TOKYO, April 23 (Reuters)- Japanese manufacturing activity expanded at a faster pace in April than the previous month as output and domestic demand picked up, in a sign the economy is recovering from an expected rough patch in the first quarter.
However, a private survey also showed export orders fell for the first time in more than a year and a half as a gradual appreciation in the yen starts to erode Japan’s export competitiveness.
The flash Markit/Nikkei Japan Manufacturing Purchasing Managers Index (PMI) rose to a seasonally adjusted 53.3 in April from a final 53.1 in the previous month.
The index remained above the 50 threshold that separates expansion from contraction for the 20th consecutive month and rose for the first time in three months.
“Although new export orders declined for the first time since August 2016, as the stronger yen begins to impact price competitiveness, the rise in total new business inflows signals stronger domestic demand,” said Joe Hayes, economist at IHS Markit, which compiles the survey.
The index for total new orders rose to a preliminary 53.5 from a final 53.1 in the previous month, but export orders shrank marginally, the contraction in external demand since August 2016.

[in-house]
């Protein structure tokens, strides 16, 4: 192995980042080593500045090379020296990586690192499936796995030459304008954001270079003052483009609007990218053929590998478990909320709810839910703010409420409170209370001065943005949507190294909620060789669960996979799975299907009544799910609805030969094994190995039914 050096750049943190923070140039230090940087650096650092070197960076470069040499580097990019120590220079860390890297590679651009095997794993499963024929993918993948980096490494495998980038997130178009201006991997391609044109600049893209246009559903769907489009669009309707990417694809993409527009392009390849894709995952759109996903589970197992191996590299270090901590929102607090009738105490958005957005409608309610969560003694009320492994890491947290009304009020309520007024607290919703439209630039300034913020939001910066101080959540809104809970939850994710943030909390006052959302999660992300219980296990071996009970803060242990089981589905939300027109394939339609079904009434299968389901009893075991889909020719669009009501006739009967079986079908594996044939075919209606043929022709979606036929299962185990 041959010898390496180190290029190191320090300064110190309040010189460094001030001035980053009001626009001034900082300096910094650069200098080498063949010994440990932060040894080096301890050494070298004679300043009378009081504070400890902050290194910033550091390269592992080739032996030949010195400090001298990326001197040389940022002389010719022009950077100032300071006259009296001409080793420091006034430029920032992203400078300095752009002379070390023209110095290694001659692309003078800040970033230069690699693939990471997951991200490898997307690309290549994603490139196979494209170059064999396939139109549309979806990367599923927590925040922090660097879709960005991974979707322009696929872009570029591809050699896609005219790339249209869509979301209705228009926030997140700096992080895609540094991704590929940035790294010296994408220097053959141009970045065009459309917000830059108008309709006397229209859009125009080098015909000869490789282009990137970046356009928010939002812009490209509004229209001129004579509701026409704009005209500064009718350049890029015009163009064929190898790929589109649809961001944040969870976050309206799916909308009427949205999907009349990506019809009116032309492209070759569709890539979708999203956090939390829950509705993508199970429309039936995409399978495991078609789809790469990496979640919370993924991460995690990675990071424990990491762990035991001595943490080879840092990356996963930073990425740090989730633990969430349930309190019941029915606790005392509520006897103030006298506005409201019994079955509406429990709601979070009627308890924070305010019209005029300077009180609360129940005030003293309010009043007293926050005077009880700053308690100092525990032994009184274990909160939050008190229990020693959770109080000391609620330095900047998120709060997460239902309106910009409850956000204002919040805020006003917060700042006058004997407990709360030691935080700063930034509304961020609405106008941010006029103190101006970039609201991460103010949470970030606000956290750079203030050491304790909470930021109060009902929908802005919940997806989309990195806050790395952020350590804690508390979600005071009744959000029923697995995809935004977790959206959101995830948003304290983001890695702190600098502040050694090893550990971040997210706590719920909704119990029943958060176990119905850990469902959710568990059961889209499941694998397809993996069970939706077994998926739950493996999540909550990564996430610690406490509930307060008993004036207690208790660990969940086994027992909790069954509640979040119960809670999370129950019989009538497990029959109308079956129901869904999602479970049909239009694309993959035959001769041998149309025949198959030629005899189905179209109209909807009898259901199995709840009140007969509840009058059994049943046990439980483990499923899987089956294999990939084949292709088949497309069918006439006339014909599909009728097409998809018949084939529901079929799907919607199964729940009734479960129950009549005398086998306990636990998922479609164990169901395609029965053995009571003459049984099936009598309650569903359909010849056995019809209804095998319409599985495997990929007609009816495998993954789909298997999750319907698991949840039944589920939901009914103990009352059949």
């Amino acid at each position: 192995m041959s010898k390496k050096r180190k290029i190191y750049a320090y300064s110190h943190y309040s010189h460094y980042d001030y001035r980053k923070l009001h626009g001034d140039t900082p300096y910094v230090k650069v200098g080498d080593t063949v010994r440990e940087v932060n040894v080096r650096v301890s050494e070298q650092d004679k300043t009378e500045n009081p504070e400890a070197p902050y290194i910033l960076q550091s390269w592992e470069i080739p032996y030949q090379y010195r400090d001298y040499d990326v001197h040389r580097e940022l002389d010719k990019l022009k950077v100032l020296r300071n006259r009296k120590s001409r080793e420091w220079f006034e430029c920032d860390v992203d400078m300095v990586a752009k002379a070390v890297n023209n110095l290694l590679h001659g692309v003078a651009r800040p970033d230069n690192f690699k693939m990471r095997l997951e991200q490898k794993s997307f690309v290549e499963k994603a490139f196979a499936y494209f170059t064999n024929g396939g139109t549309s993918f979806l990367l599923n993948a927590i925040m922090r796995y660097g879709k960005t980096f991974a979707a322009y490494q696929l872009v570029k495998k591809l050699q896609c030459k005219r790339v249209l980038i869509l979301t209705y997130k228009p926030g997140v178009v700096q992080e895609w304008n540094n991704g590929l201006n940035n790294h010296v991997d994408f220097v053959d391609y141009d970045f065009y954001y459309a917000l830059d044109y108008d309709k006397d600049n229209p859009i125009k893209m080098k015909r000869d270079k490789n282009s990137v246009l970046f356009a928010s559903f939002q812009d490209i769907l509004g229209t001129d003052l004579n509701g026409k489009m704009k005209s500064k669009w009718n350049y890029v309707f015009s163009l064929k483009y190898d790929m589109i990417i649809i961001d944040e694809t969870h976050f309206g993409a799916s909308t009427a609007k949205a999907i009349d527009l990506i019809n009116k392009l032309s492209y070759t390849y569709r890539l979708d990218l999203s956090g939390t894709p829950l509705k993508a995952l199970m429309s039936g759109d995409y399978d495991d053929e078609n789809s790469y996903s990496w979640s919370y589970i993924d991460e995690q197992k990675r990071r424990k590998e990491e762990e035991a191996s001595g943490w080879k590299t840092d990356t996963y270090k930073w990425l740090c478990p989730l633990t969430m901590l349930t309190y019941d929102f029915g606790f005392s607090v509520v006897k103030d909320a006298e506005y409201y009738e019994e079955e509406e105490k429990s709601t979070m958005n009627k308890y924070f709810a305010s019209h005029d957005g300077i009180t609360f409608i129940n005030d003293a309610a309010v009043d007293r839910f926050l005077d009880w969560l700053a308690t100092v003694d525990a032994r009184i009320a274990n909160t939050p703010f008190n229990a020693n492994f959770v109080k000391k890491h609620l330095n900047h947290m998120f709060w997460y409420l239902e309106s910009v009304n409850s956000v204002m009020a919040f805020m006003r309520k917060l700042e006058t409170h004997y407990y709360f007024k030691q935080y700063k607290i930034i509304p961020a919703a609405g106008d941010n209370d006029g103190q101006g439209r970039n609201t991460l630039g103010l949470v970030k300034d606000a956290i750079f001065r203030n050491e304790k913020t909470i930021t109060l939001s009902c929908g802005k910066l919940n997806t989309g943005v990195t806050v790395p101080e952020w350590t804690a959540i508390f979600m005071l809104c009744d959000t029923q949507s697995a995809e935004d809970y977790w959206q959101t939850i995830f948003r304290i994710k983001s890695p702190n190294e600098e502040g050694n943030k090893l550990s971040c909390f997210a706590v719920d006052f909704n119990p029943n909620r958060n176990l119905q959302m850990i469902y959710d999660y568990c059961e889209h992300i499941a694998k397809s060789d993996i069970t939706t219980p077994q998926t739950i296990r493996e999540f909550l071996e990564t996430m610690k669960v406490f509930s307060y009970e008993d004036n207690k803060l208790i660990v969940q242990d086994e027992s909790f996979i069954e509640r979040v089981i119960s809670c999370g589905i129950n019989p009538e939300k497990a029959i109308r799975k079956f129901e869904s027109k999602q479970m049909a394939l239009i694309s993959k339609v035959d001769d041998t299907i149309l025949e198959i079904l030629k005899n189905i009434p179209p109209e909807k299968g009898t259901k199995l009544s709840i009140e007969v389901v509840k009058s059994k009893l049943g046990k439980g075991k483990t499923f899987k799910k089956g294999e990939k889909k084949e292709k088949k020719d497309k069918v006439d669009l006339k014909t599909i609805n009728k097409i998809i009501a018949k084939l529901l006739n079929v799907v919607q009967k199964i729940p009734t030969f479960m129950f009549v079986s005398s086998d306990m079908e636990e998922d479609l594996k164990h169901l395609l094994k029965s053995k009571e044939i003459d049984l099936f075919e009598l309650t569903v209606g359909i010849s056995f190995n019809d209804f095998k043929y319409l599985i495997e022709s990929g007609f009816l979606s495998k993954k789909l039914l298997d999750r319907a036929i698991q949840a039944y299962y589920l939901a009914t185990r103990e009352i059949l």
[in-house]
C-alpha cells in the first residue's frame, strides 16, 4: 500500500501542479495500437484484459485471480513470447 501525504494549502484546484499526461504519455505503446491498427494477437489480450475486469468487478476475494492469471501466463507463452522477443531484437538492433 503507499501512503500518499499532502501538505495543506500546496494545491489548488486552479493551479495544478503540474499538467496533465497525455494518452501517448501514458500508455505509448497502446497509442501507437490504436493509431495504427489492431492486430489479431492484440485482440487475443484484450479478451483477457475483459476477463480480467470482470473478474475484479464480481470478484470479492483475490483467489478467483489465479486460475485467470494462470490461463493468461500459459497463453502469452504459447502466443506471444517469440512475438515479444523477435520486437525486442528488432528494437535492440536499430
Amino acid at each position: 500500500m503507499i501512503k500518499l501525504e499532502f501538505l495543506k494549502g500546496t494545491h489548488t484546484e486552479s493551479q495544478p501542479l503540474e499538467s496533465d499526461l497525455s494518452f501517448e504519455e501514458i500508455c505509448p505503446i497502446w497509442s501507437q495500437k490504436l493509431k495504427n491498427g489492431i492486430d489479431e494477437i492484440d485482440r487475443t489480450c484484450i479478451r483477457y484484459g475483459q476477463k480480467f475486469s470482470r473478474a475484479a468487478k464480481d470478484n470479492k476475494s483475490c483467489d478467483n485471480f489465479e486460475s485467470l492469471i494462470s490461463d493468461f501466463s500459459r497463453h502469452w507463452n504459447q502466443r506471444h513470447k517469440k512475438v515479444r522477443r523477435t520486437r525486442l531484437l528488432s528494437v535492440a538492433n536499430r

The yen JPY= has risen around 4 percent versus the dollar since the start of the year, and some economists have expressed concern that Japan's exports could weaken if the yen rises further because this pushes up export prices.
Japan’s economy is forecast to have expanded an annualised 0.5 percent in the first quarter as consumer spending and factory output weakened, according to a Reuters poll. That would be a marked slowdown from 1.6 percent annualised growth in the fourth quarter. [nL4N1QQ07K]
The world’s third-largest economy has grown for eight straight quarters through the end of 2017, the longest continuous expansion since the 1980s bubble economy.
Most economists believe weakness in the first quarter will be temporary, but the value of the yen and any increase in trade frictions with the United States pose risks to the outlook.
The survey also showed Japanese firms continued to face sharp rises in input costs, but were able to pass on some of the increases to their customers.
Reporting by Stanley White
Editing by Kim Coghill;
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